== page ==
Debt Management in an Era of Quantitative Easing: What Should the Treasury and the Fed Do?
While the Federal Reserve was buying trillions of dollars of long-term U.S. Treasury bonds and taking them out of private investors’ portfolios in its quest to resuscitate the U.S. economy, the debt managers at the U.S. Treasury were moving in the opposite direction by lengthening the average maturity of its bond issuance, putting more long-term Treasury bonds into private investors’ portfolios. With the benefit of hindsight, did this make sense? Does it appropriately reflect the differing objectives of the Treasury’s debt managers and the Fed? Or is it an example of inadequate coordination by fiscal and monetary authorities at a moment of economic peril?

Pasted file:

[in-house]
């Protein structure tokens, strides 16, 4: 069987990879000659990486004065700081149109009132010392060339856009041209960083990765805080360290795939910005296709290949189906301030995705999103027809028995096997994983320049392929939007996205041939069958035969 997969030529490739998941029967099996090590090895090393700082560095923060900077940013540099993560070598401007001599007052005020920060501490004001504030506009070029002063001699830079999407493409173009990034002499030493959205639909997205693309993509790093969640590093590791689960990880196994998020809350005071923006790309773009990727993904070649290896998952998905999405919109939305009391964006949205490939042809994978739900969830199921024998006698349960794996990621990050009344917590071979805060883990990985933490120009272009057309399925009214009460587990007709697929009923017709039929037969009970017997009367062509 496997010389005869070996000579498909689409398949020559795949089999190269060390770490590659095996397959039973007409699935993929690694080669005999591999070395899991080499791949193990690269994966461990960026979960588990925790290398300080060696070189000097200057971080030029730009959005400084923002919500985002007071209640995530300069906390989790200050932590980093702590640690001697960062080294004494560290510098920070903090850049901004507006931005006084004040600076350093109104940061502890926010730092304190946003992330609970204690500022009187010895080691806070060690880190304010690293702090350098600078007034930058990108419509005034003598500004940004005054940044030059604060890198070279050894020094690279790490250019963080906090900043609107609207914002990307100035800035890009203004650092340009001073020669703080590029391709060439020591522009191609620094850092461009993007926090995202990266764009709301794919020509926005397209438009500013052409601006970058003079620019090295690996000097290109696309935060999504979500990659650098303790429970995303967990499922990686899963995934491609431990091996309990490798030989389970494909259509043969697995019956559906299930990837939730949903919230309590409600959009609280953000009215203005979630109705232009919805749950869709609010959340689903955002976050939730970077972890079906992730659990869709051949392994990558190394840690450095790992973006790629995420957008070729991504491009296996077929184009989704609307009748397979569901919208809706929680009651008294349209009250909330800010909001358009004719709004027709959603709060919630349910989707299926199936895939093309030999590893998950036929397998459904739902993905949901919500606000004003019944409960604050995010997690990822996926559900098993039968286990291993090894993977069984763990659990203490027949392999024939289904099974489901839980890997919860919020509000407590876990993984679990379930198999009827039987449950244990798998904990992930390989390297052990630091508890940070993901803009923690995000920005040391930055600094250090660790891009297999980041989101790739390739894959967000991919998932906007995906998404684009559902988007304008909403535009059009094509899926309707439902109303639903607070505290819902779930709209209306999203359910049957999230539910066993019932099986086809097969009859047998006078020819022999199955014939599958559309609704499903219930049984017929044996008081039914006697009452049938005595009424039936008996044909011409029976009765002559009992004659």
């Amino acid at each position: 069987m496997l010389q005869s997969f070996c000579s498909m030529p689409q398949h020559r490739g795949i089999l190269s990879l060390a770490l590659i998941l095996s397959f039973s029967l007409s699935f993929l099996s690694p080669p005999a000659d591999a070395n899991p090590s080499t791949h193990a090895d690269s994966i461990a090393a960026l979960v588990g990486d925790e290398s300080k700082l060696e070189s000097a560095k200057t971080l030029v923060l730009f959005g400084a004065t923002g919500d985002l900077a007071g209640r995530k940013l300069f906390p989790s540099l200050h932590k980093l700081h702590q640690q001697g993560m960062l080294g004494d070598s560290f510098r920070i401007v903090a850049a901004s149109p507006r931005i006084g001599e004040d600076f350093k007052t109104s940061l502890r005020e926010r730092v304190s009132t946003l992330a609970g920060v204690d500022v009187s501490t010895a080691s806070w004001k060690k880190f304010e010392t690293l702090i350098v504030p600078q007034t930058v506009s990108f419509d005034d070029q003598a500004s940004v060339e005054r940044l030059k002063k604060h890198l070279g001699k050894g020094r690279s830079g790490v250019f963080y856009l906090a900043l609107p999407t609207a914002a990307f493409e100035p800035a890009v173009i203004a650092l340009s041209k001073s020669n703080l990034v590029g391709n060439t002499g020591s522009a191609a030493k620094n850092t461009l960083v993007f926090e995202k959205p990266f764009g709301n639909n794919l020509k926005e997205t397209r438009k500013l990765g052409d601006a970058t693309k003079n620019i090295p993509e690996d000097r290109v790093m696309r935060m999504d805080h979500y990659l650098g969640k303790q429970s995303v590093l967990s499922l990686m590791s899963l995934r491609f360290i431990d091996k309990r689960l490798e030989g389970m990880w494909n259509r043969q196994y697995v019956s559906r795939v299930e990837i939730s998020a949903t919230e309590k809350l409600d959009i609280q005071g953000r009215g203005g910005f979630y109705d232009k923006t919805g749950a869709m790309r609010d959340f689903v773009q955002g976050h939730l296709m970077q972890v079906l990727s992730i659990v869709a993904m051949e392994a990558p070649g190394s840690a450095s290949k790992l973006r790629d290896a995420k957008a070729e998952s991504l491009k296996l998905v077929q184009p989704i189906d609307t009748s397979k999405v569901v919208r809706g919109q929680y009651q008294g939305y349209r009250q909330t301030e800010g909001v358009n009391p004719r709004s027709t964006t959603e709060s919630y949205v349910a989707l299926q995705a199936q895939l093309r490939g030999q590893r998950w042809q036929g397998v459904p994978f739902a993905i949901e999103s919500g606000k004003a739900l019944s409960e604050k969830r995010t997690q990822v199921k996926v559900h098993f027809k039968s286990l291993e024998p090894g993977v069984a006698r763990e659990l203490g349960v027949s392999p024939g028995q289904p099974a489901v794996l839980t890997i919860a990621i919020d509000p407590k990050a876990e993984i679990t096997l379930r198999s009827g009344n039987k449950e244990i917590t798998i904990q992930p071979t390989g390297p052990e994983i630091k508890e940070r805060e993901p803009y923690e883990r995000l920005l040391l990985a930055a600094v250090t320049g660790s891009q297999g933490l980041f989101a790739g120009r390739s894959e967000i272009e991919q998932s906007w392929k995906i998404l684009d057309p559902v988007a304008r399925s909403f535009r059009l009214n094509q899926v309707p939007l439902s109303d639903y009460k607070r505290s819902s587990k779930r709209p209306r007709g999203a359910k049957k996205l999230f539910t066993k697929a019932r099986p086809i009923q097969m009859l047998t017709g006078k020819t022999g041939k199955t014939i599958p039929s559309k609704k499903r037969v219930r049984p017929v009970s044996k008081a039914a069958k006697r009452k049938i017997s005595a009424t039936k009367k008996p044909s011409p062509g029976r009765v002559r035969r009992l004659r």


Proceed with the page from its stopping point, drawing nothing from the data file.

On September 30, the Hutchins Center on Fiscal and Monetary Policy at Brookings presented “Government Debt Management at the Zero Lower Bound,” a new paper by Robin Greenwood and Sam Hanson of Harvard Business School, Josh Rudolph of the Harvard Kennedy School of Government, and Lawrence Summers, the former U.S. Treasury secretary and former director of the National Economic Council. Governor of the Federal Reserve Board Jerome Powell, former Treasury Undersecretary Mary John Miller, Jason Cummins of Brevan Howard, and Lou Crandall of Wrightson ICAP served as panelists to discuss the paper after it is presented.
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George Gund Professor of Finance and Banking - Harvard Business School
Marvin Bower Associate Professor - Harvard Business School
Master of Public Policy - Harvard Kennedy School of Government
Charles W. Eliot University Professor and President Emeritus - Harvard University
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[On the ongoing trade negotiations] If we’re serious about resolving the core issues that the U.S. has with China, then this is going to be a way station that’s going to require a lot more continued focus by the administration for a number of months if not years.